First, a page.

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Letter: Redefining Resettlement

['Packet file photo<br />When people moved from the islands of Placentia Bay to places like Arnold’s Cove during the Smallwood government’s resettlement program of the 1960s, some of them brought their homes with them, floating them across the water to be set up in their new home.<br /><br />']
When people moved from the islands of Placentia Bay to places like Arnold’s Cove during the Smallwood government’s Resettlement program of the 1960s, some of them brought their homes with them, floating them across the water to be set up in their new community. — Packet file photo

They don’t call it “resettlement” when a townie leaves the province. Nevertheless, when any Newfoundlander or Labradorian moves upalong, the broad result is much the same as that of what we would normally call resettlement — a population is losing its culture, its human capital, its youth — and therefore losing the power to determine its own future.

I, and many of my peers — both bayman and townie, have had to look east, west or south to gain some form of quality of life. The place we love is no longer able to provide the basics of a decent living for most. We have watched our little world become smaller and smaller, the possibilities growing ever more limited.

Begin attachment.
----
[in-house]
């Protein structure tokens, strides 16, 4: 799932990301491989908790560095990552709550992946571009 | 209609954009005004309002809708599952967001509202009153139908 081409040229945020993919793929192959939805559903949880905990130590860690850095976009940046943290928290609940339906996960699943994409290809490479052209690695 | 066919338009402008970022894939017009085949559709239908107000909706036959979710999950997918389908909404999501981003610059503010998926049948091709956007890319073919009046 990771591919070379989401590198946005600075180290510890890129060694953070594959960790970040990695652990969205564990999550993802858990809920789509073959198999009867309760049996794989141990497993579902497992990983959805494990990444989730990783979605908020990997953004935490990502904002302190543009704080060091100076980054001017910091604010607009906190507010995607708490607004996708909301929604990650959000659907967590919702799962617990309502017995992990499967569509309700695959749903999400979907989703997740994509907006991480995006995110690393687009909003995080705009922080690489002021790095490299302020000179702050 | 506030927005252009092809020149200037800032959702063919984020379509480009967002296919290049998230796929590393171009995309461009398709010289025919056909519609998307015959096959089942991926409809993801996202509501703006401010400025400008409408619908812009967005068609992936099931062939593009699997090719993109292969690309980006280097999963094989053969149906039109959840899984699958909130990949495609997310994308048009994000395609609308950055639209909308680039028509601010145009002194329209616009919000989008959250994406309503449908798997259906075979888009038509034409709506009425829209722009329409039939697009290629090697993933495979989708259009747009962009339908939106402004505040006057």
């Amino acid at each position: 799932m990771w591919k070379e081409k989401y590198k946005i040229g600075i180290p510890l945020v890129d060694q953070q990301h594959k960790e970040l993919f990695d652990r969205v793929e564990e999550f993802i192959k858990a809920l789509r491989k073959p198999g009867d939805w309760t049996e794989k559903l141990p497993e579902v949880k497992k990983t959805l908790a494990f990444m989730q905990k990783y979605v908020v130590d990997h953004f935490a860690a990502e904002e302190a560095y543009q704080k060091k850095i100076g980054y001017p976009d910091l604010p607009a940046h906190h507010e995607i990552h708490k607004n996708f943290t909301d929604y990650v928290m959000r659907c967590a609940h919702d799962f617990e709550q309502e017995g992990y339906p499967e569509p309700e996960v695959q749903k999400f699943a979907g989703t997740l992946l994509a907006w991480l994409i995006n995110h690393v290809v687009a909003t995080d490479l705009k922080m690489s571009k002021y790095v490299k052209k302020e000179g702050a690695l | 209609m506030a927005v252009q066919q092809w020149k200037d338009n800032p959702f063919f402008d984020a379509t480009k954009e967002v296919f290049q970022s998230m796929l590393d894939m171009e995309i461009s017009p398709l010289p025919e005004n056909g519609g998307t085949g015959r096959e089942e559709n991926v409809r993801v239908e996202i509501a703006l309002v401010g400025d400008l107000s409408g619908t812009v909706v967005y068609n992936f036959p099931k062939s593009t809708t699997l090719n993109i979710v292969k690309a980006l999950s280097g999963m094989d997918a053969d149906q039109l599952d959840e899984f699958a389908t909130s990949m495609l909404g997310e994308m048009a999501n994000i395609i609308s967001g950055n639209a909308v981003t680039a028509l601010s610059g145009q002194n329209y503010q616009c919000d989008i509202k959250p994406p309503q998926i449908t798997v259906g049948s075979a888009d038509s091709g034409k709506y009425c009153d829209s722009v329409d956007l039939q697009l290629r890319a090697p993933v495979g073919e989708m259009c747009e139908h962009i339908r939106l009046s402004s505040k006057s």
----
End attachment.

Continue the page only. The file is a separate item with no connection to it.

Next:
Ultimately, resettlement is coming for all of us. We only have the power to choose the shape it takes.

We can choose to let urban-rural begrudgery paralyze our decision-making, or we can work on patching our wounds and determining a sustainable model for our future. This will likely result in compromises and sacrifices on both sides of the overpass. It will certainly involve a lot of difficult conversations that will require developing empathy for the other side and objectivity regarding our own.

The first step in this process will need to be for each group to stop chiding the other into submission with the same tired arguments. Townies — let’s stop pretending that all rural communities are part of some parasitic monolith. Baymen — let others have a voice in the discussion; your way is no more than ours a “pure” or valid way of being a Newfoundlander or Labradorian.

Ultimately, resettlement is coming for all of us. We only have the power to choose the shape it takes.

The province’s survival (if that is indeed what we want, and I hope we could mostly agree on that point) is a matter of structure and strategy. In order to get there, we have to be willing to consider all policy options, even those that may seem far-fetched or controversial. Should we adopt a county system for service provision? Should we move the administrative capital to another region? Should we reduce the size of House of Assembly and devolve certain functions to local authorities? Create programs to grow clusters of a select few strategic sectors that are non-resource based?

In order to find out, it’s time to summon up the courage to admit that we don’t have the answers, and that finding them is more important than arguing one side over another about this ferry, or that school, or paving this road or that one. Moreover, we should recognize that these granular decisions themselves are secondary to the development of a coherent, focused plan that will result in Newfoundland and Labrador still being here in 20, 50, 100 years.

Finally, to those who’ve been able to stay — please don’t mistake our leaving for giving up. To those who’ve left — Newfoundland and Labrador is still there for us, but only if we are willing to be part of its future.

 

Danielle Coombs

Dublin, Ireland

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